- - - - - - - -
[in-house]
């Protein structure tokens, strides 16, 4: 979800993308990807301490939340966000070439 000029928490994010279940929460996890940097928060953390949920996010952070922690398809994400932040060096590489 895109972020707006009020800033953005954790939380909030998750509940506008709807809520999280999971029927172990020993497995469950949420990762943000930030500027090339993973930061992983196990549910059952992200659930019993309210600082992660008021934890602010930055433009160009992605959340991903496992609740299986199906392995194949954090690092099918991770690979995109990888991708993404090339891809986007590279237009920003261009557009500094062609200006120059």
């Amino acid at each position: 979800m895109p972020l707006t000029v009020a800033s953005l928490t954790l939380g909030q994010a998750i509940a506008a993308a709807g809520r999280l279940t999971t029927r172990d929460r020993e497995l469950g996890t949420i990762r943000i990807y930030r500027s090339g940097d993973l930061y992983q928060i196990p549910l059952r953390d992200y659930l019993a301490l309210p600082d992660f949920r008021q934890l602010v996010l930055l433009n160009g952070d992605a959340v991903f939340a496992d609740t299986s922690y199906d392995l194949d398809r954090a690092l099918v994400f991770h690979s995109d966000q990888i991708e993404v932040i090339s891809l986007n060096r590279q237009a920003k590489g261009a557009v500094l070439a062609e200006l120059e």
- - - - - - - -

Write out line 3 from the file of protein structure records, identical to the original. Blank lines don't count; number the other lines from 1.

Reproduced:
């Amino acid at each position: 979800m895109p972020l707006t000029v009020a800033s953005l928490t954790l939380g909030q994010a998750i509940a506008a993308a709807g809520r999280l279940t999971t029927r172990d929460r020993e497995l469950g996890t949420i990762r943000i990807y930030r500027s090339g940097d993973l930061y992983q928060i196990p549910l059952r953390d992200y659930l019993a301490l309210p600082d992660f949920r008021q934890l602010v996010l930055l433009n160009g952070d992605a959340v991903f939340a496992d609740t299986s922690y199906d392995l194949d398809r954090a690092l099918v994400f991770h690979s995109d966000q990888i991708e993404v932040i090339s891809l986007n060096r590279q237009a920003k590489g261009a557009v500094l070439a062609e200006l120059e």